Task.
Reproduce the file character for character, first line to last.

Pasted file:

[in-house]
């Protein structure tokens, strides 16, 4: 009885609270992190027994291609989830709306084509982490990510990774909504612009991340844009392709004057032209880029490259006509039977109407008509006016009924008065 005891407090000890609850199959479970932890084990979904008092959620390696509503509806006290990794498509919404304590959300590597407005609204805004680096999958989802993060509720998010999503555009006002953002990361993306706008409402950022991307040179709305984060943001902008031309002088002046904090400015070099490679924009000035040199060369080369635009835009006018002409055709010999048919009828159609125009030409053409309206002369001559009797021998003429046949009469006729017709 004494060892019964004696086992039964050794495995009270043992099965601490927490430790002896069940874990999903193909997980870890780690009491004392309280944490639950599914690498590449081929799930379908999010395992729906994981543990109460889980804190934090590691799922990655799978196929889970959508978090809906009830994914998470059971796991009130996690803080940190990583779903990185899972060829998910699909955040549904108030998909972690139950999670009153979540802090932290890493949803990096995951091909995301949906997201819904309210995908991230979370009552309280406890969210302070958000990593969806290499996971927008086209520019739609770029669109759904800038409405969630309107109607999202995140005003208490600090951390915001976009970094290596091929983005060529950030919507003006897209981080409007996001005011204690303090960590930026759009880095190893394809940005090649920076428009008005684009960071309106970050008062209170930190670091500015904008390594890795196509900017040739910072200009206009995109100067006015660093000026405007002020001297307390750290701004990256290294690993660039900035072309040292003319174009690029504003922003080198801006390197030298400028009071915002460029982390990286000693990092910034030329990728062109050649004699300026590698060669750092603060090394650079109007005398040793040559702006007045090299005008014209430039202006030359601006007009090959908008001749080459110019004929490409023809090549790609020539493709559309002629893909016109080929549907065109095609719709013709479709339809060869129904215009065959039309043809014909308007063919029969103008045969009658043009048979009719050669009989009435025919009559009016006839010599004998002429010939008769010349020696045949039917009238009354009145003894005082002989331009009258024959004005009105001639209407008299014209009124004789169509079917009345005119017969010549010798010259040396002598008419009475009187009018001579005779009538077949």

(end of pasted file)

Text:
[in-house]
């Protein structure tokens, strides 16, 4: 009885609270992190027994291609989830709306084509982490990510990774909504612009991340844009392709004057032209880029490259006509039977109407008509006016009924008065 005891407090000890609850199959479970932890084990979904008092959620390696509503509806006290990794498509919404304590959300590597407005609204805004680096999958989802993060509720998010999503555009006002953002990361993306706008409402950022991307040179709305984060943001902008031309002088002046904090400015070099490679924009000035040199060369080369635009835009006018002409055709010999048919009828159609125009030409053409309206002369001559009797021998003429046949009469006729017709 004494060892019964004696086992039964050794495995009270043992099965601490927490430790002896069940874990999903193909997980870890780690009491004392309280944490639950599914690498590449081929799930379908999010395992729906994981543990109460889980804190934090590691799922990655799978196929889970959508978090809906009830994914998470059971796991009130996690803080940190990583779903990185899972060829998910699909955040549904108030998909972690139950999670009153979540802090932290890493949803990096995951091909995301949906997201819904309210995908991230979370009552309280406890969210302070958000990593969806290499996971927008086209520019739609770029669109759904800038409405969630309107109607999202995140005003208490600090951390915001976009970094290596091929983005060529950030919507003006897209981080409007996001005011204690303090960590930026759009880095190893394809940005090649920076428009008005684009960071309106970050008062209170930190670091500015904008390594890795196509900017040739910072200009206009995109100067006015660093000026405007002020001297307390750290701004990256290294690993660039900035072309040292003319174009690029504003922003080198801006390197030298400028009071915002460029982390990286000693990092910034030329990728062109050649004699300026590698060669750092603060090394650079109007005398040793040559702006007045090299005008014209430039202006030359601006007009090959908008001749080459110019004929490409023809090549790609020539493709559309002629893909016109080929549907065109095609719709013709479709339809060869129904215009065959039309043809014909308007063919029969103008045969009658043009048979009719050669009989009435025919009559009016006839010599004998002429010939008769010349020696045949039917009238009354009145003894005082002989331009009258024959004005009105001639209407008299014209009124004789169509079917009345005119017969010549010798010259040396002598008419009475009187009018001579005779009538077949």